SUPPRESSIONS IN KARUKKU
Bama (born:1958), also known as Bama Faustina Soosairaj, is a Tamil, Dalit Feminist and novelist. She rose to fame with her autobiographical novel Karukku (1992), which portrays the sorrows experienced by Dalit Christian women in Tamil Nadu.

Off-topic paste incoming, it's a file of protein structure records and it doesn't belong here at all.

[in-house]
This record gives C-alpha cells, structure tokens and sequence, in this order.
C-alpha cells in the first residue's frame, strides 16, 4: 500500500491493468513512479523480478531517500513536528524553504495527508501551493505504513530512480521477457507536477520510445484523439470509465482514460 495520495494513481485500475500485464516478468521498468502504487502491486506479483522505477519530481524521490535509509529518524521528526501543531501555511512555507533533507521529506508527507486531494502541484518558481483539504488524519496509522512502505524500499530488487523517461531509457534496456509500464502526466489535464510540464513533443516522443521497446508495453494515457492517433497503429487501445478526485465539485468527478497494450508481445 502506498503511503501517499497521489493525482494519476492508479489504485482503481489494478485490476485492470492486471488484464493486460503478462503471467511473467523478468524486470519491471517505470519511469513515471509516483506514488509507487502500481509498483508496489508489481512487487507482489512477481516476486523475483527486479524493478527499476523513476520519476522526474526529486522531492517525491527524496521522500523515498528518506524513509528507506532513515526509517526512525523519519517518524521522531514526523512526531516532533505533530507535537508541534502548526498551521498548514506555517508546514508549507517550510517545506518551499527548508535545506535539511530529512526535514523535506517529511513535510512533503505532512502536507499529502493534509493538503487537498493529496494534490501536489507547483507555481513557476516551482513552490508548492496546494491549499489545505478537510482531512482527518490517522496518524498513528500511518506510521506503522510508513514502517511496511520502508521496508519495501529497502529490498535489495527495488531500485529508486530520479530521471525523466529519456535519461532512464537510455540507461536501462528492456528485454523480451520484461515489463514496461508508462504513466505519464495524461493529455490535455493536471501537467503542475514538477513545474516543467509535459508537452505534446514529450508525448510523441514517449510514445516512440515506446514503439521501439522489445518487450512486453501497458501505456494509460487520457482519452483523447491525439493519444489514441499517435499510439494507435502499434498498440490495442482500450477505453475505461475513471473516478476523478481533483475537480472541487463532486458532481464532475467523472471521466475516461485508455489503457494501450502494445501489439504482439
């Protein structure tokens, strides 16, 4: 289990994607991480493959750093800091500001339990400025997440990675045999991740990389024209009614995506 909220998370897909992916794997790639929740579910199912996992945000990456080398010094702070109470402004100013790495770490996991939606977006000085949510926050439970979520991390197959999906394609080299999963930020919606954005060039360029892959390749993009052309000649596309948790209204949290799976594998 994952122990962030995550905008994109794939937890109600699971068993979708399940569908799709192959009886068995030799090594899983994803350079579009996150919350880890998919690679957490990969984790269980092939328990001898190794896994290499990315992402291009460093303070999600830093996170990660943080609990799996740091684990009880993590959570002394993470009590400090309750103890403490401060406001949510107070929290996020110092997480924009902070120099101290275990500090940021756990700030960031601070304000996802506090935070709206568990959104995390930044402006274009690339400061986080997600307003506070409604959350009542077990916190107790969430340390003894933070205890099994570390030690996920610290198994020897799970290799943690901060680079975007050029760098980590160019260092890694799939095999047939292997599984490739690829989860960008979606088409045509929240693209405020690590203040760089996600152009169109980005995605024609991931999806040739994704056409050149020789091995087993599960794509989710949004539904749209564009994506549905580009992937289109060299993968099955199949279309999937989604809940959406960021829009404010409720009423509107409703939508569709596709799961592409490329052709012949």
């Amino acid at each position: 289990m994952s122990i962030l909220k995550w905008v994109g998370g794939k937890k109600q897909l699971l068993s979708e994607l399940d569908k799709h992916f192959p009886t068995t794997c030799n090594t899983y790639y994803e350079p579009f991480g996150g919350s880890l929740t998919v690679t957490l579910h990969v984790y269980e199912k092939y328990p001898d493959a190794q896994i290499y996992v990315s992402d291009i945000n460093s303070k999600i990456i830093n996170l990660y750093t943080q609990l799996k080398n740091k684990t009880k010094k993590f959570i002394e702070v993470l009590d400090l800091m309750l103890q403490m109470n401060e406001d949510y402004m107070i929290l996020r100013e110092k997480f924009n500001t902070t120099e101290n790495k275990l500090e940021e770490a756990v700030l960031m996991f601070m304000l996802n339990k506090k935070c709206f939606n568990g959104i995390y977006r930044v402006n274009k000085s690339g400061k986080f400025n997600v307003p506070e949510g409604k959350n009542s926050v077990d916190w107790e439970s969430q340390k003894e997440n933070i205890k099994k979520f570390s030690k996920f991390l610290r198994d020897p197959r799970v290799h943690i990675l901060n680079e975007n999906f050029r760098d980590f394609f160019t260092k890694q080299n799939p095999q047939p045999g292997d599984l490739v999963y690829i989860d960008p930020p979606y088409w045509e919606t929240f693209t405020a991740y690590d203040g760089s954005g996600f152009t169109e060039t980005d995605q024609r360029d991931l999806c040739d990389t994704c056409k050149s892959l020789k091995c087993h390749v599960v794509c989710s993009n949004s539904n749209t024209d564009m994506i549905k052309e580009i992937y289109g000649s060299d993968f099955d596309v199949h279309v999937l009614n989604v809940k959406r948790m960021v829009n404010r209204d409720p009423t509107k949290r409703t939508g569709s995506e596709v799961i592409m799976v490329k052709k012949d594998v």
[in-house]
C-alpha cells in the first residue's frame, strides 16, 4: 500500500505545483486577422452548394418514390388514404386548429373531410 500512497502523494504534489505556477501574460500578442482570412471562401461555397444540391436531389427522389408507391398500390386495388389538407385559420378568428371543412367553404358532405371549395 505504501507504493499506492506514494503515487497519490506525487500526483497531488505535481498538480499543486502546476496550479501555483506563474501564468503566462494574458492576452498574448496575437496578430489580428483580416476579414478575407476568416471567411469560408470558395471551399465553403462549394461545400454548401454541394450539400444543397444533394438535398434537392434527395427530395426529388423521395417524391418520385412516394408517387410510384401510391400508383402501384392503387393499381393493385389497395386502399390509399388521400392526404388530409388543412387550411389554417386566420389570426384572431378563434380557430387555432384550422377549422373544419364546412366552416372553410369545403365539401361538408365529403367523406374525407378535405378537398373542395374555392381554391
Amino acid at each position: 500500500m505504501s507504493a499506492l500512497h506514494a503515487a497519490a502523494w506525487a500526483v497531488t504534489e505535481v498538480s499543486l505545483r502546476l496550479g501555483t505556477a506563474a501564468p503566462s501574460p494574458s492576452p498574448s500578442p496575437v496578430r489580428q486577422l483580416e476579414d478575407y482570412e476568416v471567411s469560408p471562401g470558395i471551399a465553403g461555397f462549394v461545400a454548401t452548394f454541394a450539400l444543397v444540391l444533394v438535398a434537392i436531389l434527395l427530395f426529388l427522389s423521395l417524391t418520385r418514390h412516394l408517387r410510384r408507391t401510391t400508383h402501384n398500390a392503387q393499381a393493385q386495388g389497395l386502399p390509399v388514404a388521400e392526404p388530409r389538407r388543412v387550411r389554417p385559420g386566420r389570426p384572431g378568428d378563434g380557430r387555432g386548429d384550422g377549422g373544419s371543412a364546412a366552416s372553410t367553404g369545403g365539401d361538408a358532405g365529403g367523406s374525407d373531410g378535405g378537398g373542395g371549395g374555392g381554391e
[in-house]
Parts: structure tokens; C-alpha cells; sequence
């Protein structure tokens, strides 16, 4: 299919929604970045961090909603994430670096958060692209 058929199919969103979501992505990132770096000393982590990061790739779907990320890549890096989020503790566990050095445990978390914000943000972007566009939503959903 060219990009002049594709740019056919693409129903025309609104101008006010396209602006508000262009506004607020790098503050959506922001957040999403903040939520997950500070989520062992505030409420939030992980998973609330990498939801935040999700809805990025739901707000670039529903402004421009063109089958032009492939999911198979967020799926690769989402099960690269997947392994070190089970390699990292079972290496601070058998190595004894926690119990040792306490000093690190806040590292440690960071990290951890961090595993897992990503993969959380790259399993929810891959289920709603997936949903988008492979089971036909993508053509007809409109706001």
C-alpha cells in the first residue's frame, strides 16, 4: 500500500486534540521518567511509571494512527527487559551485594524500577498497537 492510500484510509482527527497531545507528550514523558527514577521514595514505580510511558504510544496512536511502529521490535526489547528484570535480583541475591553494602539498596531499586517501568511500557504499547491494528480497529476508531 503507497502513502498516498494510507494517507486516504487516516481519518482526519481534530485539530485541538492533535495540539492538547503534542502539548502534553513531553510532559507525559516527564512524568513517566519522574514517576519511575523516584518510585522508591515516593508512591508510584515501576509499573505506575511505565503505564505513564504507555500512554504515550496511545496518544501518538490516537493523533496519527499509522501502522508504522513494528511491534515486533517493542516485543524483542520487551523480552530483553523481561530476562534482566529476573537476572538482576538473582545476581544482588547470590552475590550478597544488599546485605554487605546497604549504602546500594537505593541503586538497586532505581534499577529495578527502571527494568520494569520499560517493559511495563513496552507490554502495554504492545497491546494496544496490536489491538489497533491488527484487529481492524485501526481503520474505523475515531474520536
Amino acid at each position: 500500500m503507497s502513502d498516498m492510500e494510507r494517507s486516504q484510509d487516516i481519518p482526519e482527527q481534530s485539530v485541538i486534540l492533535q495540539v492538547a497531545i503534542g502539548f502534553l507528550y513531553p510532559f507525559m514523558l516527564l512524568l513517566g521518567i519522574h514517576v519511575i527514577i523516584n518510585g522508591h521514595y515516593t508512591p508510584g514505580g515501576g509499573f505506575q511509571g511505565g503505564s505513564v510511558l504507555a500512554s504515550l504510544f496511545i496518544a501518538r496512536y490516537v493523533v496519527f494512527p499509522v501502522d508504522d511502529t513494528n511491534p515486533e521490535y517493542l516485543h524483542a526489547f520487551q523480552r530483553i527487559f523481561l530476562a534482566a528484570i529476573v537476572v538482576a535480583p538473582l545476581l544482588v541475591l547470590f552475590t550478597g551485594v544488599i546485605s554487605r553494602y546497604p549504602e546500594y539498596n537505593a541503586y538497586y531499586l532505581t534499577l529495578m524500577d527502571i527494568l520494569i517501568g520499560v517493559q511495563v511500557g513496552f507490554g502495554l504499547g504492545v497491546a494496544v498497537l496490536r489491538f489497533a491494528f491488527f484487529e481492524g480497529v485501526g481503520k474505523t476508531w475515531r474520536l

The life as portrayed in Karukku throws light on the most agonizing and hapless lives of the Dalits. The journey that Bama travelled was rather very tedious, the encounters were painful and her experiences reveal her agony. There is a little scope for Scheduled caste people to elevate their position mostly because of their nonâ€“acceptance in the day-to-day public affair. Bama has never heard of untouchability until her third standard in school. The first time she comes to know her community’s pathetic state, which is ironically tinged with humours. As Bama was returning from school, she finds an elder from her street. He was holding out a small packet of snacks. This packet of snacks is tied in a string. The elder was bringing the snacks by holding the strings without touching the packet and was giving it to a Naicker in the village. Bama was unable to control her laughing, looking at the funny sight. Bama says ‘Just then, an elder of our street came along from the direction of the bazaar. The manner in which he was walking along made me want to doubleup’. Bama starts to look out for means to uplift herself and her community from the trampled existence. Her elder brother shows her the right path and tells her that education is the only way to attain equality. Bama’s elder brother’s advice makes a very deep impression on her and she wanted to prove herself. Ever since her brother spoke to her she started studying very seriously. She saw to it that she always stood first in the class. Throughout her education, Bama found that wherever she went, there was a painful remainder of her caste in the form of untouchability. The Government Officers provided the financial grants and special tuitions to the Harijans. These grants and tuitions were more of humiliation than consolation, mainly because it singled out her caste identity.
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